• The National Parks Conservation Association, the nations leading national park advocacy organization, seeks a Regional Director to lead and manage staff for the Southwest Regional...
  • This newly created position with The Nature Conservancy's Colorado River Program will play a key role in the development and implementation of strategies to achieve...
  • The Foundation NoVo Foundation acts from the original meaning of philanthropy: the love of humanity. The Foundation is dedicated to catalyzing a global social transformation...
  • A new generation of monkey wrenchers hits the Front Range?
  • The Tanner Humanities Center and the Environmental Humanities Program of the University of Utah seek an environmental writer to offer classes in Utahs Environmental Humanities...
  • The Wilderness Society works to protect Wildlands and inspire Americans to care for our public lands. We seek to hire a strategic, experienced leader who...
  • The Idaho Conservation League (ICL) seeks an individual to lead this 45-year-old organization as executive director, to carry on ICLs work as Idahos leading voice...
  • 2+ acres, 400+ feet on Snake River, 2800 sf residence, NWF-certified wildlife habitat, excellent hunting, fishing, birdwatching, stargazing, sunsets & panoramic views. In the heart...
  • Guardians is expanding and looking for a few great people to join us in protecting and restoring the wildlife, wild places, wild rivers, and health...
  • Organic grocery/cafe at Glacier Bay needs a vibrant leader. Love good food, community, and Alaska? Join us!
  • Ouray County, Colorado, a popular tourist destination, has dramatic mountains and amazing winter ice climbing. Challenging terrain and high altitude can push visitors to their...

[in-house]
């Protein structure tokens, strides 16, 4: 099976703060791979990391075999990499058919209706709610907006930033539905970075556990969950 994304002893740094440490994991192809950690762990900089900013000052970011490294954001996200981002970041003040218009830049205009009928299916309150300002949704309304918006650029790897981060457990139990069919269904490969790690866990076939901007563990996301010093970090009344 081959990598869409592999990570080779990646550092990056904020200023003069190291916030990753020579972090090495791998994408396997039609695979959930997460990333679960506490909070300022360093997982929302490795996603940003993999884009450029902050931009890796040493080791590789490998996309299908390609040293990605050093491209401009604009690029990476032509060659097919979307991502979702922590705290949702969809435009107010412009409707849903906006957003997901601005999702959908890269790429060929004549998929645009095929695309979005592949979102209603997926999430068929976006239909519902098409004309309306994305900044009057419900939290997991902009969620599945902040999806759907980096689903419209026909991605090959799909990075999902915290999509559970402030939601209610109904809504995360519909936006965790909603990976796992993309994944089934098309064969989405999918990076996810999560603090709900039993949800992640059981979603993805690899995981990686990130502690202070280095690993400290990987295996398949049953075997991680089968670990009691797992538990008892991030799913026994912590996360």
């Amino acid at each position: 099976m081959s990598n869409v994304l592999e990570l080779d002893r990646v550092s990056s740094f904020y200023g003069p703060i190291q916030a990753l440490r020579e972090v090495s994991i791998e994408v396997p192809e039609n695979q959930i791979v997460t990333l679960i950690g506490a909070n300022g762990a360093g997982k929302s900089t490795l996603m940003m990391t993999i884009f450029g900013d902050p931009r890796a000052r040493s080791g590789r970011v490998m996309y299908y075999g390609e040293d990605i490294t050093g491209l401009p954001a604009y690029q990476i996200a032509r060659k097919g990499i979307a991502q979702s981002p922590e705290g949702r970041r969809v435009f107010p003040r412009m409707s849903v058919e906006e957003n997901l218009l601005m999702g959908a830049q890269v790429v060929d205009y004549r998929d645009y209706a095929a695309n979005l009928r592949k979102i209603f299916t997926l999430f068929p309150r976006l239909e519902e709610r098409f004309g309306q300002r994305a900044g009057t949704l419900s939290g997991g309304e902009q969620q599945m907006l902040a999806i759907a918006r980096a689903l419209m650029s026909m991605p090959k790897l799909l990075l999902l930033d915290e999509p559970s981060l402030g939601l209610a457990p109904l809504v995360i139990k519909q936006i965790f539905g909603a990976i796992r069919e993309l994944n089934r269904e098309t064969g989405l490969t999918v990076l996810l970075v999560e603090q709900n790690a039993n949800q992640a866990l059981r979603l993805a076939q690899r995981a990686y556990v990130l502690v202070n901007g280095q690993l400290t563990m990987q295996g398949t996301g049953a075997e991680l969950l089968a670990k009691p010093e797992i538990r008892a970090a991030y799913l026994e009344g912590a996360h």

• National conservation organization seeks a regular, full-time California Program Associate-Tahoe Area. Position works closely with California-based program staff and National Forest Foundation staff to provide...
  • National conservation organization seeks a regular, full-time California Program Coordinator-Tahoe Area. Position works closely with California-based program staff and National Forest Foundation staff to provide...
  • National conservation organization seeks a regular, full-time California Program Manager-Tahoe Area. Position works closely with California-based program staff and National Forest Foundation staff to provide...
  • National conservation organization seeks a regular, full-time California Program Associate-Southern CA. Position works closely with California-based program staff and National Forest Foundation staff to provide...
  • Collector's Item! The story of barley, the field crop. 50 years of non-fiction research. www.barleybook.com
  • Colorado Canyons Association (CCA) is a growing nonprofit organization fostering community stewardship of our National Conservation Lands with a focus on Dominguez-Escalante, Gunnison Gorge and...
  • Colorado Canyons Association (CCA) is a growing nonprofit organization fostering community stewardship of our National Conservation Lands with a focus on Dominguez-Escalante, Gunnison Gorge and...